If not Shorts, then the Jags should seek out veteran WR help in the free agency market. With $62 million in cap space, the Jags certainly have money to play with. Unfortunately, many of the top WR free agents, Demaryius Thomas, Dez Bryant and Jeremy Maclin, are almost certainly returning to their respective teams (either by deal or franchise tag).
That really on leaves Randall Cobb, Torrey Smith and Michael Crabtree available for potential suitors. I’ve already discussed Cobb and Crabtree at length in my articles concerning How to Fix the Cleveland Browns and the Oakland Raiders. Cobb would be a coup for Jacksonville, whereas Crabtree would be an acceptable gamble. But what about Torrey Smith?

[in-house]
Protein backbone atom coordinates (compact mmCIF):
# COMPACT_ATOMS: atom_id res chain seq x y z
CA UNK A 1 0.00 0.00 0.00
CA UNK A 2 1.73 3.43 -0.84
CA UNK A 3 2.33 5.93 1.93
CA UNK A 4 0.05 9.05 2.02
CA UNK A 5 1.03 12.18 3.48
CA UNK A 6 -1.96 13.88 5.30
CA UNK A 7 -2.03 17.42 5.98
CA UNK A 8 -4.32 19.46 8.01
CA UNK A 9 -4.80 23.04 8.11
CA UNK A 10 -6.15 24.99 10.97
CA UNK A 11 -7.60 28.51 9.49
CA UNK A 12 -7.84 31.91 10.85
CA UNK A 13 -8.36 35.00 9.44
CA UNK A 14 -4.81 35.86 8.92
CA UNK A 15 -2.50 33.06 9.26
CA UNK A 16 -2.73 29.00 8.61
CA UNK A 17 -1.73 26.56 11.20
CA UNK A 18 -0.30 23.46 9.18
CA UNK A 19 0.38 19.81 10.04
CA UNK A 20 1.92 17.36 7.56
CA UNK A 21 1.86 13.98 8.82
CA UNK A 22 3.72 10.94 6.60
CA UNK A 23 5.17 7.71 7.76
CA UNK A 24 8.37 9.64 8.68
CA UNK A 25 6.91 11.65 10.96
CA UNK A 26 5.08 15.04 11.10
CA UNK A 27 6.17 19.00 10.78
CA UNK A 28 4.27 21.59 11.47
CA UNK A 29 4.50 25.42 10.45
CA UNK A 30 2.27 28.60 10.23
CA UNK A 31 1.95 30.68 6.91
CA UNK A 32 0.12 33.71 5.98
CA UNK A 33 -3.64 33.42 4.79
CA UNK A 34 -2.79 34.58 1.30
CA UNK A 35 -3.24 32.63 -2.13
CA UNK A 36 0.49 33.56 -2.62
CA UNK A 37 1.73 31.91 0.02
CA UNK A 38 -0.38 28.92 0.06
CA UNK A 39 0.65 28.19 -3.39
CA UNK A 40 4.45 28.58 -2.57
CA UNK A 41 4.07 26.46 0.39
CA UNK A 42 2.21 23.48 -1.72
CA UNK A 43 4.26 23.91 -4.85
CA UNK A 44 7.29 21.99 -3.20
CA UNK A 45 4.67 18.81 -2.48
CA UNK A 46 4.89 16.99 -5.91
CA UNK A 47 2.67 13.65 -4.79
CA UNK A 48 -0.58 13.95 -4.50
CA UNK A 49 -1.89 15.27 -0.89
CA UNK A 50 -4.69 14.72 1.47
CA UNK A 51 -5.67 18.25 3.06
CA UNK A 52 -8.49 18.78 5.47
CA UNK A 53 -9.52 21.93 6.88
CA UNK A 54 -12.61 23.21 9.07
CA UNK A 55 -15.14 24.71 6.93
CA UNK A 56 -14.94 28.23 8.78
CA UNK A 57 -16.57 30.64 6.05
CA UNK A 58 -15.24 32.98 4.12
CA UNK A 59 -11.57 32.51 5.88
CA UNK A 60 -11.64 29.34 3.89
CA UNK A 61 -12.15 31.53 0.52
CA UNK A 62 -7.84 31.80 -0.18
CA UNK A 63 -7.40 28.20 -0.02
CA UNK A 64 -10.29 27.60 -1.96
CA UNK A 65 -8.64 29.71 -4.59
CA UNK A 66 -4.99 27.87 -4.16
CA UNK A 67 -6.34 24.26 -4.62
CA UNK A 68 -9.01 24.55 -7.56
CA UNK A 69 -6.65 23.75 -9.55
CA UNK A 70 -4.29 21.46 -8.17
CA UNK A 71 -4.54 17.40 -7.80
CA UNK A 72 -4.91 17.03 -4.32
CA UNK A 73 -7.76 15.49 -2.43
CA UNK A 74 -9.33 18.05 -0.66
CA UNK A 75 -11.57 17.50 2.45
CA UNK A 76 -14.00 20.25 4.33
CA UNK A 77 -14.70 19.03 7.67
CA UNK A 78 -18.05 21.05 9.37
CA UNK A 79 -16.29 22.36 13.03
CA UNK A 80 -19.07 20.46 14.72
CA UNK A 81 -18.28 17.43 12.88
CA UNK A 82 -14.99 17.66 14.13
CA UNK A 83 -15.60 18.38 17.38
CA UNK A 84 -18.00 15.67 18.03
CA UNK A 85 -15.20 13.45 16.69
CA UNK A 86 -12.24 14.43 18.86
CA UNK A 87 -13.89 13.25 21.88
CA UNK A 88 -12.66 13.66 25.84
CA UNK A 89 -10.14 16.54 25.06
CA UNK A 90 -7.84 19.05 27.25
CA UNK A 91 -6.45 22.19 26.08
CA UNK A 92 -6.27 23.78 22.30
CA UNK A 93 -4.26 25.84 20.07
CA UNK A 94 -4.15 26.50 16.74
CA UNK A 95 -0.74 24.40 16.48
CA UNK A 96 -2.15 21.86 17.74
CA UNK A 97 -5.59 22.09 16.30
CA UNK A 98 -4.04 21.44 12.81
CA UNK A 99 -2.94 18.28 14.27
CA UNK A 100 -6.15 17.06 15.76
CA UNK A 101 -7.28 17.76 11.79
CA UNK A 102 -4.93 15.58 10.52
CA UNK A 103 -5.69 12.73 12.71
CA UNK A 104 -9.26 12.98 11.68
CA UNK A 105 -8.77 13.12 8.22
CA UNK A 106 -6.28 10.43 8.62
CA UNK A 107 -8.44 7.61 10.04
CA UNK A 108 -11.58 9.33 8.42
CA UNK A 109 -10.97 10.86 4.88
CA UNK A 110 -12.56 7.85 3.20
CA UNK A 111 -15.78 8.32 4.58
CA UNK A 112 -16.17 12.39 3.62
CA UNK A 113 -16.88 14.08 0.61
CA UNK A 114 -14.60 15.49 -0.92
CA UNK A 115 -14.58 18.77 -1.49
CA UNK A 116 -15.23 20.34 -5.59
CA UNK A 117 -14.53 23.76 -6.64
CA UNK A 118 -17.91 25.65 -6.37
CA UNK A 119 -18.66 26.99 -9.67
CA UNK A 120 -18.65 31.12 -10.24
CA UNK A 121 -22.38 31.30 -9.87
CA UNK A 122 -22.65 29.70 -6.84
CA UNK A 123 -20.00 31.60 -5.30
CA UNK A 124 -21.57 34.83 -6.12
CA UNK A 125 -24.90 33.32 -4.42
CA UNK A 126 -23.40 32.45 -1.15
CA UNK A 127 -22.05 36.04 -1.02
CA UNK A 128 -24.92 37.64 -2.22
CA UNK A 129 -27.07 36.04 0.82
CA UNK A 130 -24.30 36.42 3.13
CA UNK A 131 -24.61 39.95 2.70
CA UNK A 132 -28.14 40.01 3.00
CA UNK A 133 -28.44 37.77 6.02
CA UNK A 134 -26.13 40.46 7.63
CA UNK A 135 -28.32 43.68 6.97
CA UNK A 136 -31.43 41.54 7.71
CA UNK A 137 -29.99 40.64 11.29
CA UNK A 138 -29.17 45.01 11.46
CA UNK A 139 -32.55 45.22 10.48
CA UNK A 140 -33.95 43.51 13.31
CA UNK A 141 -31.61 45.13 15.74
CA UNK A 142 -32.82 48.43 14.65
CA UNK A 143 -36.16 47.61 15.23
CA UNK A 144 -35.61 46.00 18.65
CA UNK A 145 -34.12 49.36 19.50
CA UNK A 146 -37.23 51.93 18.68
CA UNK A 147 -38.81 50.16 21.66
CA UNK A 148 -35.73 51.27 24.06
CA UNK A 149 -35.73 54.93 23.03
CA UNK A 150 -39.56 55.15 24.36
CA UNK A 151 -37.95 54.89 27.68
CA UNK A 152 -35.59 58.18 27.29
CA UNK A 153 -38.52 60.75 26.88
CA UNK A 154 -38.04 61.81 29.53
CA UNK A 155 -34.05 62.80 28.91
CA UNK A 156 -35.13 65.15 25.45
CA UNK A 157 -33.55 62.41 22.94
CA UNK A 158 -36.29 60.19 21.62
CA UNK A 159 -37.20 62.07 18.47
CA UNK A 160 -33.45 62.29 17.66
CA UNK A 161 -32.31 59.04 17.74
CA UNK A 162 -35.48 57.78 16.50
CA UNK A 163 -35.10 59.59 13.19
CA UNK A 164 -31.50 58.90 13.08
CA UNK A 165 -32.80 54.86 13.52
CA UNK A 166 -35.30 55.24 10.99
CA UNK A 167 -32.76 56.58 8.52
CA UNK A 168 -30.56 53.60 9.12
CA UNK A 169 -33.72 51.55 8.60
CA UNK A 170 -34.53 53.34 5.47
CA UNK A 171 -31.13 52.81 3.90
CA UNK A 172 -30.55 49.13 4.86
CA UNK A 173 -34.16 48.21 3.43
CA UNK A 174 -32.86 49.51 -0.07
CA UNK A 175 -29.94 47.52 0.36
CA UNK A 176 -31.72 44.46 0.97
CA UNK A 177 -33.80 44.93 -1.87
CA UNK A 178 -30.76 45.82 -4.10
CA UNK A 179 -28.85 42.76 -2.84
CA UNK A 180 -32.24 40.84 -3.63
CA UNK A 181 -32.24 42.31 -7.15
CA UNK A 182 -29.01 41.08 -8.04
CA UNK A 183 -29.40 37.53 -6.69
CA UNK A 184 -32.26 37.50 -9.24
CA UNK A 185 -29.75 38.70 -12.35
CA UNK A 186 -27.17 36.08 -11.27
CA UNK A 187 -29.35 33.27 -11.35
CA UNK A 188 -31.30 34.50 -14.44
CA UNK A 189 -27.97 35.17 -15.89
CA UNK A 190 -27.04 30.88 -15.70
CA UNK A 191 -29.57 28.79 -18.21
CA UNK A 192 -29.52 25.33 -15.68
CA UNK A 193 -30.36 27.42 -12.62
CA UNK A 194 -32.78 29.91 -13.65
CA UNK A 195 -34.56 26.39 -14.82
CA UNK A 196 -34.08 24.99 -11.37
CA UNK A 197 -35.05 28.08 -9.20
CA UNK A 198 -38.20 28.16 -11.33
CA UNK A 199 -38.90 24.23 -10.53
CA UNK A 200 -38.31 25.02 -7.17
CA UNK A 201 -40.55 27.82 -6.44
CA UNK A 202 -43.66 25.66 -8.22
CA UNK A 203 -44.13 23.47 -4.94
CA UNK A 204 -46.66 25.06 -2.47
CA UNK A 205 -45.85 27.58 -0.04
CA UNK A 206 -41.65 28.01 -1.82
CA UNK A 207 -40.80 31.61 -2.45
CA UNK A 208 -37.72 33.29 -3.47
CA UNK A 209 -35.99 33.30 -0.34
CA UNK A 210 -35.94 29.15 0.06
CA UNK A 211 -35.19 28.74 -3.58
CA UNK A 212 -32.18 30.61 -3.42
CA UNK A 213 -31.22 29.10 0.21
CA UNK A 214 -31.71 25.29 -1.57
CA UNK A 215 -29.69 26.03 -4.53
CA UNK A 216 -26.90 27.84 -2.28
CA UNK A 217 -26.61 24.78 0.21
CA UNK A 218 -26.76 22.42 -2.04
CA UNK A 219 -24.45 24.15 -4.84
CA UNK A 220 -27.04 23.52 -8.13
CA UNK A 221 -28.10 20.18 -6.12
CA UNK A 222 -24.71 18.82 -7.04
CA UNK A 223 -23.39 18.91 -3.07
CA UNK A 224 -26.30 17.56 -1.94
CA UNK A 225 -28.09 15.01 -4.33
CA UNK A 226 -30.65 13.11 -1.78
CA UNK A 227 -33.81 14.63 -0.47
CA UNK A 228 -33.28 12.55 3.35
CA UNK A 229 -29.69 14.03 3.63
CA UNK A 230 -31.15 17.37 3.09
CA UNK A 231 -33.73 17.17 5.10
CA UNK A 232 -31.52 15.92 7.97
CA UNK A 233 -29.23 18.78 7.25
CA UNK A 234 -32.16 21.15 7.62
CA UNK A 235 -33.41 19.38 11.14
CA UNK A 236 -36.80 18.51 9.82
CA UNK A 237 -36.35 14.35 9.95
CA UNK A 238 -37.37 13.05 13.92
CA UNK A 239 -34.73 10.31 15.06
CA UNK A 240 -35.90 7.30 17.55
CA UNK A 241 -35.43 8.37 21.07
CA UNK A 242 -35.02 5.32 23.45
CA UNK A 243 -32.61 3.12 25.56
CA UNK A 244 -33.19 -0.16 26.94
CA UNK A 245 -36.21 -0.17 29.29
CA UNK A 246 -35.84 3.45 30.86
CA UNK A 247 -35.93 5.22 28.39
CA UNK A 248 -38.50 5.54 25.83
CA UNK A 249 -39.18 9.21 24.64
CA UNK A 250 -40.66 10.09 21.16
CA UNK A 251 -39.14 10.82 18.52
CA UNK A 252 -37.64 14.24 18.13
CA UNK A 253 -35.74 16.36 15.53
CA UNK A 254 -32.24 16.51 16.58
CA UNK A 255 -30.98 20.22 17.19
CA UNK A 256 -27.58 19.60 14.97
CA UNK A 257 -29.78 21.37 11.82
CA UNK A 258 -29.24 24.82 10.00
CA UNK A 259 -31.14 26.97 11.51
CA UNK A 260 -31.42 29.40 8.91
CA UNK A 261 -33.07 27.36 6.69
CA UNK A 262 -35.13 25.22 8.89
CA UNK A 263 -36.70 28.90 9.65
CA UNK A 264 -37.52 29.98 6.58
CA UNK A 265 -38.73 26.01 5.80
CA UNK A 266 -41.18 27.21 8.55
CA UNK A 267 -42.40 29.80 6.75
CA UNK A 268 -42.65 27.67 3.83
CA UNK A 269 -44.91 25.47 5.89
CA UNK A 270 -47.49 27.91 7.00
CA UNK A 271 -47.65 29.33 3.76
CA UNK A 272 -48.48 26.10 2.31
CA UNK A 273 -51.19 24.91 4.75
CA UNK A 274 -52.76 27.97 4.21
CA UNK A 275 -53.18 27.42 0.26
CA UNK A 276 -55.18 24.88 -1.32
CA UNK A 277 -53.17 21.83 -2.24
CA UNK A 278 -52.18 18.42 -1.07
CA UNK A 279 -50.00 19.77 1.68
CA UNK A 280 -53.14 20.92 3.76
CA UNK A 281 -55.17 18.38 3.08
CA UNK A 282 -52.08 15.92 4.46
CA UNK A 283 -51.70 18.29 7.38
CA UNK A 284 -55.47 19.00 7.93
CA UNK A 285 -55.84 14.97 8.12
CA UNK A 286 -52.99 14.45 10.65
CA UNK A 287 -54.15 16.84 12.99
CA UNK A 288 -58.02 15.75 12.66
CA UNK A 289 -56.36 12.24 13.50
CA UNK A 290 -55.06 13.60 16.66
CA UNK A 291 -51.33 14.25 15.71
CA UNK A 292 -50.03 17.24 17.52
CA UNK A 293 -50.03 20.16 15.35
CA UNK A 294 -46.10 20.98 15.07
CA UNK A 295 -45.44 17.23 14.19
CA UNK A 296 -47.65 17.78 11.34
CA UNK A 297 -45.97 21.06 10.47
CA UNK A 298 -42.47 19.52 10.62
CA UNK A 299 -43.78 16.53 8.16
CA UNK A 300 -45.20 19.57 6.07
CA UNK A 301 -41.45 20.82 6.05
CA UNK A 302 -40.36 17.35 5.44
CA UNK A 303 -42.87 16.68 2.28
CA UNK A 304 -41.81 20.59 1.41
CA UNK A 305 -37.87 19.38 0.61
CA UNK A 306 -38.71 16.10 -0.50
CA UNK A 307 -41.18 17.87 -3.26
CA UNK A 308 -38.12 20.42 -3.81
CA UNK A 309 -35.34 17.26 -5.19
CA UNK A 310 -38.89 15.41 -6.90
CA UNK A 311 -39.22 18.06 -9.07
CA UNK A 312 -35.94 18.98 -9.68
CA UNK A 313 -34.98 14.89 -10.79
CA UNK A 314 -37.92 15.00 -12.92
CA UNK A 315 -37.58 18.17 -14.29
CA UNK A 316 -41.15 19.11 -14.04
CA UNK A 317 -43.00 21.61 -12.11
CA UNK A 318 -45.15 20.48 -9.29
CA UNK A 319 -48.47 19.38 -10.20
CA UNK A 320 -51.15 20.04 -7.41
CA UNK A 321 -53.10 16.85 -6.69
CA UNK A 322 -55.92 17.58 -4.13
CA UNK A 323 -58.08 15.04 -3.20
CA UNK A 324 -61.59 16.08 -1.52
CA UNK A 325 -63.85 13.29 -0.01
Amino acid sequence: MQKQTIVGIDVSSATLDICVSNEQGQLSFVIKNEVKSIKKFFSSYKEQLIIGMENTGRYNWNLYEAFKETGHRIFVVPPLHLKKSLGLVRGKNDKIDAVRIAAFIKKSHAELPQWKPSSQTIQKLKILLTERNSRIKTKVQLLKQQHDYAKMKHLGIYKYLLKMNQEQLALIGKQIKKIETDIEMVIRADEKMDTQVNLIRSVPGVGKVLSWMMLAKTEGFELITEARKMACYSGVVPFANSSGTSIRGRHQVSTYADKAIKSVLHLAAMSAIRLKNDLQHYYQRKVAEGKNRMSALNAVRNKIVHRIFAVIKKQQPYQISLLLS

Smith was incredibility inconsistent in Baltimore last year, having his lowest season yardage total of his career (767 yards), yet catching the most TDs in a season in his career (11). Not once in 16 games did Smith exceed 100 yards, and he even had two games with 0 yards (although he did miss about a quarter in the week 8 donut due to a potential concussion and played injured in the week 14 donut mostly as a decoy). Even tossing out the two 0’s as outliers, we’re still left with an underwhelming season. But for the 11 TDs, there wouldn’t be anything notable here. However, we can’t ignore the 11 TDs, and Smith has youth on his side as he’s only 26. Will he be the answer in Jacksonville? Probably not on his own. But ancient Steve Smith Sr. got better opposite Torrey Smith in Baltimore, so why can’t Robinson or Hurns?
The Jags would do well to snag one of Cobb, Smith or Crabtree, in that order of priority.